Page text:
June 30, 2010

116th BCT units wrap up annual training at Fort Pickett

From Staff Reports

FORT PICKETT, Va. — Virginia Guard Soldiers from various units throughout the Staunton-based 116th Brigade Combat Team converged on Fort Pickett June 5- 25 for three weeks of annual training. All units also participated in new equipment fielding and training, Equal Opportunity classes, Unit Movement Officer classes, driver's training and Combat Lifesaver training, among others. In addition to individual weapons qualification and individual Army Warrior Tasks, Soldiers from the BCT trained on a number of different skill sets at the squad, platoon and company level.

 

Soldiers of the Winchester-based 3rd Battalion, 116th Infantry Regiment, 116th Brigade Combat Team conduct air assault operations at Fort Pickett, Va. June 22, 2010 during their three-week annual training period. During the annual training the Soldiers focused on individual, squad, platoon, and company level training. The air assault operation was a culmination of the training and focused on multiple companies working together and had Soldiers securing objectives after being flown in on CH-47 Chinook helicopters. (Photo by Sgt. Andrew H. Owen, Virginia Guard Public Affairs)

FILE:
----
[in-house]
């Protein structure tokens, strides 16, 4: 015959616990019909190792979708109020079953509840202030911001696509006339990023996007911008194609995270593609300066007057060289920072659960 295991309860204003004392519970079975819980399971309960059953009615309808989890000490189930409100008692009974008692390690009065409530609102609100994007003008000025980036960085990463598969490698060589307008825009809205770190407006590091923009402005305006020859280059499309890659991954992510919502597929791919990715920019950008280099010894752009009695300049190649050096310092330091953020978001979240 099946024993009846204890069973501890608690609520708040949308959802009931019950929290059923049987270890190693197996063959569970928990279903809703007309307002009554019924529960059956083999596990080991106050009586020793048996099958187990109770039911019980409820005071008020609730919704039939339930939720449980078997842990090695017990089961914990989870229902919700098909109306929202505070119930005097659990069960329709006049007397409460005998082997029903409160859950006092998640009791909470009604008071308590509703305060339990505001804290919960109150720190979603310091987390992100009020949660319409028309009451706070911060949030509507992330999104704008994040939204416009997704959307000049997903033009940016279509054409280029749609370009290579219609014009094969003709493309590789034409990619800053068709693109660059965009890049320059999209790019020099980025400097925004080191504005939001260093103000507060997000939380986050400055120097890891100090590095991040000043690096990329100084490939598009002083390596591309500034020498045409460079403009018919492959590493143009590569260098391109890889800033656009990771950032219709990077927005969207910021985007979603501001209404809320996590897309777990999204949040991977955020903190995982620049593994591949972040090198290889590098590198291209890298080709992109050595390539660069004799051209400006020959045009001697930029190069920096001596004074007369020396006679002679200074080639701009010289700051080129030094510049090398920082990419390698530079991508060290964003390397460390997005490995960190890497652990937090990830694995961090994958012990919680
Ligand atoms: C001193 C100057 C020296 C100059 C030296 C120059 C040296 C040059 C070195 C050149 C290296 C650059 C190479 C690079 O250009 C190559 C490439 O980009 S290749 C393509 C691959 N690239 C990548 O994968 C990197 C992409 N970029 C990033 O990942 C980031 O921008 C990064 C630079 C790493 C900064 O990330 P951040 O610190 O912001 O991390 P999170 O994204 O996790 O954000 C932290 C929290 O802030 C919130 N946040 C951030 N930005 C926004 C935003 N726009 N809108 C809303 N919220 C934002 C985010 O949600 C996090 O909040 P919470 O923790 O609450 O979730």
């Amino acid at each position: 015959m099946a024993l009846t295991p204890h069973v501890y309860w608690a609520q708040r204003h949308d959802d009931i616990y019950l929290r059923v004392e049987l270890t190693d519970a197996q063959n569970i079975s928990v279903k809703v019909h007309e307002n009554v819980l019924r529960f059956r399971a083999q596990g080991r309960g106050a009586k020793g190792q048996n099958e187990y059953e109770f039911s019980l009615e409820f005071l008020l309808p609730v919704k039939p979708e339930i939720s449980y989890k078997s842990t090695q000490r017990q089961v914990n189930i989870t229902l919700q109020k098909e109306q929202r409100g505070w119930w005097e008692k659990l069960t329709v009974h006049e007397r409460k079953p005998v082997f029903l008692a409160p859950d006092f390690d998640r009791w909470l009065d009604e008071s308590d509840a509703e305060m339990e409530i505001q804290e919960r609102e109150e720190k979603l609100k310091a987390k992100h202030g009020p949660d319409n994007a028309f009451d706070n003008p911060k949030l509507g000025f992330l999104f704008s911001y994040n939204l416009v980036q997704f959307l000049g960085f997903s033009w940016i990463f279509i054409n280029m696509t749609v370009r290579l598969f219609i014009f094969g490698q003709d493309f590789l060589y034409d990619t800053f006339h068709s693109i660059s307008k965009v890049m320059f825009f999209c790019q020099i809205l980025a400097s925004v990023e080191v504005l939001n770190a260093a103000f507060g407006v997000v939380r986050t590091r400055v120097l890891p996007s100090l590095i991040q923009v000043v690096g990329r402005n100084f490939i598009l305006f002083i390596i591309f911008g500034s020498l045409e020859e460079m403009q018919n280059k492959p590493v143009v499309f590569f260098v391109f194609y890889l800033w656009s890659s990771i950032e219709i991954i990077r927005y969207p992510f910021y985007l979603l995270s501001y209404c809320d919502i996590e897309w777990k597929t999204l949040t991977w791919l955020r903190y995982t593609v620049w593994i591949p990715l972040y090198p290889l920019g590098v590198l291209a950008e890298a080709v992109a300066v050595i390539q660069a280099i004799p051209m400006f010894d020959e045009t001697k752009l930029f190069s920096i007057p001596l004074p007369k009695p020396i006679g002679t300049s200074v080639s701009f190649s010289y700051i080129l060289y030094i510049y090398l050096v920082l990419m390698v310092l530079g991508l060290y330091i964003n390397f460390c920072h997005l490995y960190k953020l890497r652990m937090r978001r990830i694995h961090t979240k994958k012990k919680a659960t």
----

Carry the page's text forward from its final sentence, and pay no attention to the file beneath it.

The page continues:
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“I don't recall an AT where we've been able to successfully complete this many challenging and relevant training events,” said Lt. Col. William Zana, former commander of the 3rd Battalion, 116th Infantry Regiment, 116th Brigade Combat Team and brigade officer in charge for the Fort Pickett training. “In part because of having three weeks instead of the normal two, but more importantly because the junior leaders and Soldiers really made great use of excellent training facilities, available time and resources, and seized the opportunity."

Because much of the BCT’s senior staff was at Fort Indiantown Gap, Pa., for training, the three weeks at Fort Pickett offered a great opportunity for junior leaders to assume additional responsibilities and perform at higher levels, according to Zana.

“Everyone has really done a superb job and stepped up their performance,” he said.

Soldiers from the Winchester-based 3rd Battalion, 116th Infantry Regiment conducted a mortar live fire exercise, a convoy live fire exercise and improvised explosive device training. The unit offered its Soldiers the opportunity to work on land navigation skills, Humvee rollover training and the rappel tower. The battalion’s units also participated in live-fire shoot-house training, road marches, and its Scouts trained on their sniper weapon systems.